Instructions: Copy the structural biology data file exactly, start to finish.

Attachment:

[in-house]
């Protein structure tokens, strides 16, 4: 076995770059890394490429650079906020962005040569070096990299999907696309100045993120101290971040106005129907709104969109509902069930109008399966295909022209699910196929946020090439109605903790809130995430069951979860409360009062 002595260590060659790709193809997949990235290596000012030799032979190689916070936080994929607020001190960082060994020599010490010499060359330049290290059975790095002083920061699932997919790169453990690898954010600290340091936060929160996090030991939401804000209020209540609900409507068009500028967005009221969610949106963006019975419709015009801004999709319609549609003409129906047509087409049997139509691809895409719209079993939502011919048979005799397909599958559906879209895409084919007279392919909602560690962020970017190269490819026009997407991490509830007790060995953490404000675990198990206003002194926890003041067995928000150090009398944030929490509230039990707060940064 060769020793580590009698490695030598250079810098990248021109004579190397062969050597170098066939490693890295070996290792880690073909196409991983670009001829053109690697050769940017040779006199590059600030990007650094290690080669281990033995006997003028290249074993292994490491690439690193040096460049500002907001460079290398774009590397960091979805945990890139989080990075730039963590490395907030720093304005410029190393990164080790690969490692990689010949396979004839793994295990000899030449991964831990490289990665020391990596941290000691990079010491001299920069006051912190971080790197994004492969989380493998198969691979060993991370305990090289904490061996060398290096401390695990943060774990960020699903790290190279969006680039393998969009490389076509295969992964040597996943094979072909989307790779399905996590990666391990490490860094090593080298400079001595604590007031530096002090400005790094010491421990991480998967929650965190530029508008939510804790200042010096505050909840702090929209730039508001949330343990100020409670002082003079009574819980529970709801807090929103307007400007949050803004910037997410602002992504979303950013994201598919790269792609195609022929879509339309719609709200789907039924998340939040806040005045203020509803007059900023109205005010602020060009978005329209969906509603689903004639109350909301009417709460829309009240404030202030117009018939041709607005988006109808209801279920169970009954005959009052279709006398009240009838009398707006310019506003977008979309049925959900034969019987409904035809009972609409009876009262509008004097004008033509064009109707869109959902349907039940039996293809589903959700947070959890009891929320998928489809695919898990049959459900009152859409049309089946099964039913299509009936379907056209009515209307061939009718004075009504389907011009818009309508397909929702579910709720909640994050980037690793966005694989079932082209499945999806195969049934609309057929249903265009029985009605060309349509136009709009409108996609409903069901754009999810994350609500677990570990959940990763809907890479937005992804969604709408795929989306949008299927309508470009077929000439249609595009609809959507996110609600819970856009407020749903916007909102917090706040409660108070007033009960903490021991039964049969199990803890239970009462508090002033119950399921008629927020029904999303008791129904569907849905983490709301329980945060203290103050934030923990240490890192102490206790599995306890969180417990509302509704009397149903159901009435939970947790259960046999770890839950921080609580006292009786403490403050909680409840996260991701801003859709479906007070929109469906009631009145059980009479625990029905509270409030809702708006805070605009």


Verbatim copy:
[in-house]
């Protein structure tokens, strides 16, 4: 076995770059890394490429650079906020962005040569070096990299999907696309100045993120101290971040106005129907709104969109509902069930109008399966295909022209699910196929946020090439109605903790809130995430069951979860409360009062 002595260590060659790709193809997949990235290596000012030799032979190689916070936080994929607020001190960082060994020599010490010499060359330049290290059975790095002083920061699932997919790169453990690898954010600290340091936060929160996090030991939401804000209020209540609900409507068009500028967005009221969610949106963006019975419709015009801004999709319609549609003409129906047509087409049997139509691809895409719209079993939502011919048979005799397909599958559906879209895409084919007279392919909602560690962020970017190269490819026009997407991490509830007790060995953490404000675990198990206003002194926890003041067995928000150090009398944030929490509230039990707060940064 060769020793580590009698490695030598250079810098990248021109004579190397062969050597170098066939490693890295070996290792880690073909196409991983670009001829053109690697050769940017040779006199590059600030990007650094290690080669281990033995006997003028290249074993292994490491690439690193040096460049500002907001460079290398774009590397960091979805945990890139989080990075730039963590490395907030720093304005410029190393990164080790690969490692990689010949396979004839793994295990000899030449991964831990490289990665020391990596941290000691990079010491001299920069006051912190971080790197994004492969989380493998198969691979060993991370305990090289904490061996060398290096401390695990943060774990960020699903790290190279969006680039393998969009490389076509295969992964040597996943094979072909989307790779399905996590990666391990490490860094090593080298400079001595604590007031530096002090400005790094010491421990991480998967929650965190530029508008939510804790200042010096505050909840702090929209730039508001949330343990100020409670002082003079009574819980529970709801807090929103307007400007949050803004910037997410602002992504979303950013994201598919790269792609195609022929879509339309719609709200789907039924998340939040806040005045203020509803007059900023109205005010602020060009978005329209969906509603689903004639109350909301009417709460829309009240404030202030117009018939041709607005988006109808209801279920169970009954005959009052279709006398009240009838009398707006310019506003977008979309049925959900034969019987409904035809009972609409009876009262509008004097004008033509064009109707869109959902349907039940039996293809589903959700947070959890009891929320998928489809695919898990049959459900009152859409049309089946099964039913299509009936379907056209009515209307061939009718004075009504389907011009818009309508397909929702579910709720909640994050980037690793966005694989079932082209499945999806195969049934609309057929249903265009029985009605060309349509136009709009409108996609409903069901754009999810994350609500677990570990959940990763809907890479937005992804969604709408795929989306949008299927309508470009077929000439249609595009609809959507996110609600819970856009407020749903916007909102917090706040409660108070007033009960903490021991039964049969199990803890239970009462508090002033119950399921008629927020029904999303008791129904569907849905983490709301329980945060203290103050934030923990240490890192102490206790599995306890969180417990509302509704009397149903159901009435939970947790259960046999770890839950921080609580006292009786403490403050909680409840996260991701801003859709479906007070929109469906009631009145059980009479625990029905509270409030809702708006805070605009």